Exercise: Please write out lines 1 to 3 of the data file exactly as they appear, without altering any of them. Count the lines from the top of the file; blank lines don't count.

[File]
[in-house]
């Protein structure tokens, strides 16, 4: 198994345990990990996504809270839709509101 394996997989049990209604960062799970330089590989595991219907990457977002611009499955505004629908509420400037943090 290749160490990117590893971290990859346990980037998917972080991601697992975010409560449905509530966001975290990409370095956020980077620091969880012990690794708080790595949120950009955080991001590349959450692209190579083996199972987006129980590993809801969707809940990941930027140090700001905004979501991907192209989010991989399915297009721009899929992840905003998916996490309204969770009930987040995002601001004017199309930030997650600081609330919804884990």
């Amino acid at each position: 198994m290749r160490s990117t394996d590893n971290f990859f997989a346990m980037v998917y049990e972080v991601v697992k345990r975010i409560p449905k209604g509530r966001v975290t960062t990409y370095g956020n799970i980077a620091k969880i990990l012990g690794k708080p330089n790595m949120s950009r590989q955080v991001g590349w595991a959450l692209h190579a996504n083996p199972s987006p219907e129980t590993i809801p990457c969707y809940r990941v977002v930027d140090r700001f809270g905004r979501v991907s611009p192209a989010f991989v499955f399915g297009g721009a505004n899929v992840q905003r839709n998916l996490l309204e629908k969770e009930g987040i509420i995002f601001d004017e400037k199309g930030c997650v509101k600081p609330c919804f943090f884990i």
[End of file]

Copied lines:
[in-house]
């Protein structure tokens, strides 16, 4: 198994345990990990996504809270839709509101 394996997989049990209604960062799970330089590989595991219907990457977002611009499955505004629908509420400037943090 290749160490990117590893971290990859346990980037998917972080991601697992975010409560449905509530966001975290990409370095956020980077620091969880012990690794708080790595949120950009955080991001590349959450692209190579083996199972987006129980590993809801969707809940990941930027140090700001905004979501991907192209989010991989399915297009721009899929992840905003998916996490309204969770009930987040995002601001004017199309930030997650600081609330919804884990």
């Amino acid at each position: 198994m290749r160490s990117t394996d590893n971290f990859f997989a346990m980037v998917y049990e972080v991601v697992k345990r975010i409560p449905k209604g509530r966001v975290t960062t990409y370095g956020n799970i980077a620091k969880i990990l012990g690794k708080p330089n790595m949120s950009r590989q955080v991001g590349w595991a959450l692209h190579a996504n083996p199972s987006p219907e129980t590993i809801p990457c969707y809940r990941v977002v930027d140090r700001f809270g905004r979501v991907s611009p192209a989010f991989v499955f399915g297009g721009a505004n899929v992840q905003r839709n998916l996490l309204e629908k969770e009930g987040i509420i995002f601001d004017e400037k199309g930030c997650v509101k600081p609330c919804f943090f884990i």